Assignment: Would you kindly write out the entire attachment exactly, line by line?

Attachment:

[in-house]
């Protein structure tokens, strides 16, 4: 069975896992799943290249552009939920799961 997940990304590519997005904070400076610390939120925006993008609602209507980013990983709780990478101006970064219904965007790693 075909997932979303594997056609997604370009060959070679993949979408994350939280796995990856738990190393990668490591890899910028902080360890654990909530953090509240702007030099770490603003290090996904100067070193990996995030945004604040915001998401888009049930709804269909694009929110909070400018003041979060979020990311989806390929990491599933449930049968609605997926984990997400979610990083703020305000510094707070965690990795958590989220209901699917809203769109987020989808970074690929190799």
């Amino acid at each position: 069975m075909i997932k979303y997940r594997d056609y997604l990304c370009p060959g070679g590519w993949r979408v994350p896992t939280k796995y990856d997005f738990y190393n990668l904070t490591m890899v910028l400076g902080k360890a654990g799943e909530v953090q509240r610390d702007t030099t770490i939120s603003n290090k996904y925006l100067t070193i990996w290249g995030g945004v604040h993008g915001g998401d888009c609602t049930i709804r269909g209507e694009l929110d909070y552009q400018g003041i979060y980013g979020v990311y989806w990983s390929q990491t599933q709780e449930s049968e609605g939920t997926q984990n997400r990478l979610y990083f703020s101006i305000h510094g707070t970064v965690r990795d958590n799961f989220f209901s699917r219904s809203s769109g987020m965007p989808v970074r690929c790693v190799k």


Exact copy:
[in-house]
């Protein structure tokens, strides 16, 4: 069975896992799943290249552009939920799961 997940990304590519997005904070400076610390939120925006993008609602209507980013990983709780990478101006970064219904965007790693 075909997932979303594997056609997604370009060959070679993949979408994350939280796995990856738990190393990668490591890899910028902080360890654990909530953090509240702007030099770490603003290090996904100067070193990996995030945004604040915001998401888009049930709804269909694009929110909070400018003041979060979020990311989806390929990491599933449930049968609605997926984990997400979610990083703020305000510094707070965690990795958590989220209901699917809203769109987020989808970074690929190799």
């Amino acid at each position: 069975m075909i997932k979303y997940r594997d056609y997604l990304c370009p060959g070679g590519w993949r979408v994350p896992t939280k796995y990856d997005f738990y190393n990668l904070t490591m890899v910028l400076g902080k360890a654990g799943e909530v953090q509240r610390d702007t030099t770490i939120s603003n290090k996904y925006l100067t070193i990996w290249g995030g945004v604040h993008g915001g998401d888009c609602t049930i709804r269909g209507e694009l929110d909070y552009q400018g003041i979060y980013g979020v990311y989806w990983s390929q990491t599933q709780e449930s049968e609605g939920t997926q984990n997400r990478l979610y990083f703020s101006i305000h510094g707070t970064v965690r990795d958590n799961f989220f209901s699917r219904s809203s769109g987020m965007p989808v970074r690929c790693v190799k």